High inflation continues and interest rates keep on rising as central banks are trying to control inflation

10.11.2022

General

Among many other phenomenon relevant to business, Scanfil follows closely inflation, interest rates and foreign exchange rates, their changes and forecasts.

Among many other phenomenon relevant to business, Scanfil follows closely inflation, interest rates and foreign exchange rates, their changes and forecasts.
“In 2022, we have faced pretty sharp increases in prices and interest rates. Also currency volatility has increased significantly”, says Juho Saarinen, Scanfil’s Head of Treasury and Tax. “Interest rates are up due to the inflation, and it has been expected to calm down a bit in 2023 as central banks are raising their key bank rates“.

Inflation
After more than a decade of very low inflation numbers, economies across the board have suddenly faced rapidly rising inflation rates and expectations. Even though this development is a combined result of many different factors, clearly the prolonged ultra-light central bank monetary policies have long ago created a favorable ground for inflation to finally pick up. The situation has been escalating fast in 2022 by the sharp rises in energy prices, driven especially by Russia’s attack on Ukraine. OECD forecasts inflation to calm down in 2023 but in the current market environment all forecasts are characterized by strong uncertainty.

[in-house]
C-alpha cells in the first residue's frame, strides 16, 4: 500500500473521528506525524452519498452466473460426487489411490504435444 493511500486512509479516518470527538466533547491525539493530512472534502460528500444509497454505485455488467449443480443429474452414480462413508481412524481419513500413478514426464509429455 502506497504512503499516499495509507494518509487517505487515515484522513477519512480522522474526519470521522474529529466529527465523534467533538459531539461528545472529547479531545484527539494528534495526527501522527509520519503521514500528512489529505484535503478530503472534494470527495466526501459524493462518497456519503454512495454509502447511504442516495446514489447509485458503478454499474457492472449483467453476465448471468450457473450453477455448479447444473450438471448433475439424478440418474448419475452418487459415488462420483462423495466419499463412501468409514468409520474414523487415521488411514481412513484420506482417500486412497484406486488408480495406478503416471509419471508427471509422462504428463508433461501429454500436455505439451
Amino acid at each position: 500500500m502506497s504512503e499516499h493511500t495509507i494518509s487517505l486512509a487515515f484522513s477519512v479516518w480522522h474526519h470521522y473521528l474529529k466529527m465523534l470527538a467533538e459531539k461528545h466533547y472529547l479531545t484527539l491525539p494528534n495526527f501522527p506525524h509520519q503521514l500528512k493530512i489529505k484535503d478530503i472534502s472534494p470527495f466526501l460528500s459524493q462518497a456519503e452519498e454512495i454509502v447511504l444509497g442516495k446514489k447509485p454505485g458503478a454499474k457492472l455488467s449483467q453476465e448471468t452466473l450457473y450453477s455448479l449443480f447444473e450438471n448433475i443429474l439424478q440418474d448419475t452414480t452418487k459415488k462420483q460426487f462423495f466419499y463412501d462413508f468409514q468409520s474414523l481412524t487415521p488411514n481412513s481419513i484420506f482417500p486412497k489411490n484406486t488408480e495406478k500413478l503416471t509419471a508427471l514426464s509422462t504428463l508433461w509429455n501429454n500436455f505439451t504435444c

Source: Prices – Inflation (CPI) – OECD Data

Interest rates
Interest rates are on a sharp rise especially in the west following the strongly inflationary environment of world economies. Both the ECB in the Euro area as well as the FED in the U.S. have been raising their key rates very steeply in 2022, and reference rates have been following suit. Rising rates have increased borrowing costs substantially, as well as caused strongly lowered expectations for economic growth in 2023.

Source: Nordea, ICE, Marketwatch

Currencies
The strong risk-off sentiment of the world economy, characterized by rising inflation and interest rates as well as by declining growth, has resulted in an increased demand for safe-haven currencies in the foreign exchange market during 2022. In this context the US dollar has been appreciating strongly across the board (U.S. Dollar Index +15.5%, EUR/USD -12.5%, USD/CNY +13.54%). On the other hand, smaller currencies have been clearly suffering, with e.g. EUR/SEK having gone up by some 6.3% and EUR/PLN by around 2.4%. Currency developments are notoriously difficult to forecast but generally banks foresee some normalization in the foreign exchange market in 2023 with currency pairs reversing some of their 2022 developments.

Source for forecasts: Nordea